Planning Beyond Graduation

Planning Beyond Graduation

This semester, I’m working with an undergraduate on research, and we’ve had some interesting discussions about preparing for the academic track instead of an industrial path. My graduate institution is a very research-oriented school, and encourages¬†students to follow the academic path. Undergraduate courses are very theoretical, and their senior capstone experience is a small research project. Most students are expected to participate in a research project at some point besides the capstone project. My undergraduate instution was almost exactly the opposite, expecting the majority of students to find jobs in industry after graduation. Students are encouraged to take internships, and the senior capstone project is done as an industrial partnership.

Materials science and engineering, courtesy of the “and”, tends to have a much larger research component than other engineering fields, so it’s not so absurd for a department to expect most of their students to go to grad school. However, many students don’t consider what they plan to do after graduation when they’re searching for colleges in high school. So how to you prepare for the opposite of what you’re being set up to do?

To me, the first thing is to try what you think you want to do. If you think you want to pursue research, find a professor to do research with, or apply for an NSF REU program or national lab program, like ORISE. If you think you want to go into industry, try to find an internship or co-op experience. If you have no idea, try both. More importantly, these are things that can be pursued independent of the¬†curriculum¬†offerings available. GEARS has previously discussed classes every ME should take, and I’ve talked about what I think all engineers should know, but as a student, you generally have little influence over what classes you can take.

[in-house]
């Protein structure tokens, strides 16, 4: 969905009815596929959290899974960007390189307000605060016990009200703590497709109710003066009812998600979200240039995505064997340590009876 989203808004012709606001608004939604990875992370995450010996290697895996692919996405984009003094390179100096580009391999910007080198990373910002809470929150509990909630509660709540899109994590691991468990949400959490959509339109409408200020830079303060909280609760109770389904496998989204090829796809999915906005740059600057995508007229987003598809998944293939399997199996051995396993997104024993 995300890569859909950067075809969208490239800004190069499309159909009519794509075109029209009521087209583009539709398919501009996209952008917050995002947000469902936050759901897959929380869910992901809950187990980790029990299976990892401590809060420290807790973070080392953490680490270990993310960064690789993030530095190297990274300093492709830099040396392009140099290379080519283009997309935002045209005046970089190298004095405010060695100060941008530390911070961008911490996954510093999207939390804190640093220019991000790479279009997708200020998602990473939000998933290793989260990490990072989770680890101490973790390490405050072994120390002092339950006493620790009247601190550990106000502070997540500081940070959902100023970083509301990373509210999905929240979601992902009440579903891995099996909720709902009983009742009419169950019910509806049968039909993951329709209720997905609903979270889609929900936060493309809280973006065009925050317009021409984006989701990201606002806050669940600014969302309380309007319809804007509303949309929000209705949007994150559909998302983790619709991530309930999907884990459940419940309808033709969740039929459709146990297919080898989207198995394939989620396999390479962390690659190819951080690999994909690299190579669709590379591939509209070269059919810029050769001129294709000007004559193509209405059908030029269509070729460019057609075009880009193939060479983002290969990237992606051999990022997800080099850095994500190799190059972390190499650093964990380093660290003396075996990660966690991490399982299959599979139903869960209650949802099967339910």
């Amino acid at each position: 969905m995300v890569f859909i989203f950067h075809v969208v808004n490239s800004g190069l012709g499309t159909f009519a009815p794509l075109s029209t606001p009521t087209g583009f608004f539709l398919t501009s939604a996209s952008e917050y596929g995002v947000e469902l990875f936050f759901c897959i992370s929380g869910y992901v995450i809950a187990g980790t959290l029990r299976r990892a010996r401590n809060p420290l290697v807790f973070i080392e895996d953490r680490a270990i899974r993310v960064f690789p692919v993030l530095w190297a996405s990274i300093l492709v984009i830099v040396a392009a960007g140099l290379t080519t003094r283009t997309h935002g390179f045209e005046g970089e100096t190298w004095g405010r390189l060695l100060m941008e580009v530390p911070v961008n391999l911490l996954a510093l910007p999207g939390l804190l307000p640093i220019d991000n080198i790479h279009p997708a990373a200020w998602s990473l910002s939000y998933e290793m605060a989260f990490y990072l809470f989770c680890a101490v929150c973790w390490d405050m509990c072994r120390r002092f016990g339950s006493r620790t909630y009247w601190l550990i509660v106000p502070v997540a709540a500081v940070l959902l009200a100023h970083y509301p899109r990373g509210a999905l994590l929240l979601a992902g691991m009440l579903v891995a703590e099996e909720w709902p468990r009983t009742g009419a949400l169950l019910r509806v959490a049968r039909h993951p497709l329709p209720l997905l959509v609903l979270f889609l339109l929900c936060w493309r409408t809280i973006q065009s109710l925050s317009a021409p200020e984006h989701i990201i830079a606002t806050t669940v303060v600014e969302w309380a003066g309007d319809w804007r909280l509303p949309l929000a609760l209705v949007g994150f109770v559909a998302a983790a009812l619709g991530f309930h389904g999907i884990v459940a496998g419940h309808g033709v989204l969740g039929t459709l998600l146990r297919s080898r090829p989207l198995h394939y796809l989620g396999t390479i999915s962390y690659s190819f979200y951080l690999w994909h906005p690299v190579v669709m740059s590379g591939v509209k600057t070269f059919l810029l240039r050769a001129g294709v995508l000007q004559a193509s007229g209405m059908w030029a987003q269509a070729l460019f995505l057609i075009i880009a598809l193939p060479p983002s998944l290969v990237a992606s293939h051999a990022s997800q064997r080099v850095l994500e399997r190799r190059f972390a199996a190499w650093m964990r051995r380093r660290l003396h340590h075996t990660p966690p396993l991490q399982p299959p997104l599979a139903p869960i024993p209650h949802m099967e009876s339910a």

What suggestions would you have for an undergraduate who wants to pursue the career path you took?



Advice: Don’t get stuck thinking there is only one path. Industry, academia, and don’t forget National Labs are much more interchangeable than people think. I started at a National Lab, went to academia to get a PhD, and am now in industry. Who knows, I may get back to academia at some point. If you’re successful at the job you’re doing at the moment, that success can transfer to other avenues. Get a good general background and then focus. That will take you far.

One thing to look into is what the minimum degree level is for the industry of interest. In my industry, oil & gas exploration and production, the minimum out-of-school hiring level for geoscience for mid to large companies tends to be an M.S. For reservoir engineering, an M.S. tends to be preferred, but not so strongly. If you really want to differentiate yourself, one geoscience and one petroleum engineering degree is excellent. In oil & gas, geoscientists and engineers STILL don’t talk to each other.

For those seeking a job in industry, my advice is: Be a generalist, build a strong resume, and make the interviewer want to hire you.

When I graduated, 2/3 of my class went on to grad school, and the rest of us didn’t really get much career guidance. What got me my first job (and my next 2 jobs) was a strong resume, good GPA, well respected college, and good interviews.

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